Building a verifiably-secure internet

Daniel Tkacik

Jan 30, 2019

Bryan Parno

Source: College of Engineering

In security, almost nothing is guaranteed. It's impossible to test the infinite ways a criminal hacker may penetrate a proverbial firewall. But what if, by the laws of mathematics, something could be proven to be secure without running an infinite number of test cases?

This is what CyLab's Bryan Parno is trying to do with for critical internet software.

Parno and his Electrical and Computer Engineering (ECE) Ph.D. student Aymeric Fromherz, in collaboration with researchers from Microsoft, have developed a programming tool called "Vale" that can mathematically verify the security of low-level assembly code, such as cryptographic code that runs when one browses the internet.

"Most software that's running on your computer right now uses low-level assembly code," says Parno. "… and right now, that code typically comes with no security guarantees."

Vale was first presented last year in a study that earned Parno and his co-authors a Distinguished Paper Award. In that study, the researchers presented an early prototype of Vale and showed that it could be applied to assembly code from popular cryptographic libraries. Last month, a new-and-improved Vale was presented at the ACM Principles of Programming Languages conference.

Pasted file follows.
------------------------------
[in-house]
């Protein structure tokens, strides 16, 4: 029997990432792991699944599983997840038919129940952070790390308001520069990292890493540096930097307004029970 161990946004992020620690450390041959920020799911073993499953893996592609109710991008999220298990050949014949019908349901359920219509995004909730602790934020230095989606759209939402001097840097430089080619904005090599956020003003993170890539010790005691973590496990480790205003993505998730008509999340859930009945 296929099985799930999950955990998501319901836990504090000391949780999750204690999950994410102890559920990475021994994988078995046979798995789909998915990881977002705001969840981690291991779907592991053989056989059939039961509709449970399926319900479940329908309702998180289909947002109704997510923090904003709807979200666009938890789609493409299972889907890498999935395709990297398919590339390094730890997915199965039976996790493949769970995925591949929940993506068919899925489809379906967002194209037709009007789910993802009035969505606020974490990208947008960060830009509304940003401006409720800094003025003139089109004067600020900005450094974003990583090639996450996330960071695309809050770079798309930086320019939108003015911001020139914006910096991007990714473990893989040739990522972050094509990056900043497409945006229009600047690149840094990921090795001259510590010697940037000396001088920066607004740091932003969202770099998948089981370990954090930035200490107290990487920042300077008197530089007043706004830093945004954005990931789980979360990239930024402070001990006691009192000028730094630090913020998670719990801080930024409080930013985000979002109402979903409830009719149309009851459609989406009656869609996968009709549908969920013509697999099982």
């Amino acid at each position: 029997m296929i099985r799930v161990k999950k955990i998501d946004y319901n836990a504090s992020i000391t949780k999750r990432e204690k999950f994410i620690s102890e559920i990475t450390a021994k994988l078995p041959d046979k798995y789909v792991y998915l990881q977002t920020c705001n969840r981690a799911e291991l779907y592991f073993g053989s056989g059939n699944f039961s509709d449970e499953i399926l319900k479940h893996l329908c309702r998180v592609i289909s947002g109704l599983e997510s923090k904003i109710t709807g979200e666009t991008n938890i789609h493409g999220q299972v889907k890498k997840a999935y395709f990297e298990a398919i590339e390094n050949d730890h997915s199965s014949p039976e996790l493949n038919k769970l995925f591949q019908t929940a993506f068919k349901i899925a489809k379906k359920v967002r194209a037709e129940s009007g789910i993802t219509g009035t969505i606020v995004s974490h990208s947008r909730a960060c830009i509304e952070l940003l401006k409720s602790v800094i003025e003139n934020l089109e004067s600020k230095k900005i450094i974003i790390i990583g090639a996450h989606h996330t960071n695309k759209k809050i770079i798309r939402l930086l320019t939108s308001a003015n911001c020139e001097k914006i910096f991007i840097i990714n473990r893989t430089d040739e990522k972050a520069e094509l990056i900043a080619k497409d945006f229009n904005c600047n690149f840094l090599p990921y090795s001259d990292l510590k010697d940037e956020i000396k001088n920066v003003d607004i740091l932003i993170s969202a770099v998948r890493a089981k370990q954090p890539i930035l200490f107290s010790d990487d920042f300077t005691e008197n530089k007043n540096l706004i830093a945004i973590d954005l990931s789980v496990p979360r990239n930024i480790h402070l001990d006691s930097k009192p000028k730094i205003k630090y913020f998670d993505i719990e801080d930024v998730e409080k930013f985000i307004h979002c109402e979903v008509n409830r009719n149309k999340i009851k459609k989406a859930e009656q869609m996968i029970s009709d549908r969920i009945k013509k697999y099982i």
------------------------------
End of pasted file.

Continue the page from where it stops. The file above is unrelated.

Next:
"For the first time, we've mathematically proven the security of an optimized implementation of an authenticated encryption algorithm called AES-GCM," Parno says.

"AES-GCM", which stands for "Advanced Encryption Standard – Galois/Counter Mode", is used by 90 percent of all secure internet traffic.


With Vale, we can now achieve up to ten times faster speeds in terms of how long it takes to verify code.

Bryan Parno, Professor of Electrical and Computer Engineering

Cryptographic assembly code is among the most-attacked online, Parno says, because it's the code that handles secret, encrypted information. Therefore, it's important to be able to verify the security of that code.

But verification must be balanced with performance; the speed at which one connects to a secure website – e.g. Amazon, PayPal, or Netflix – depends on the performance of cryptographic assembly code.

"With Vale, we can now achieve up to ten times faster speeds in terms of how long it takes to verify code," Parno says.

A faster, higher-performing Vale means that larger and more complex assembly code can be verified, making life much easier for developers trying to write secure code.

"The next step is to get people to use our verified version of AES-GCM," Parno says.

Other authors on the study include Princeton Ph.D. student Nick Giannarakis, and Microsoft researchers Chris Hawblitzel, Aseem Rastogi, and Nikhil Swamy.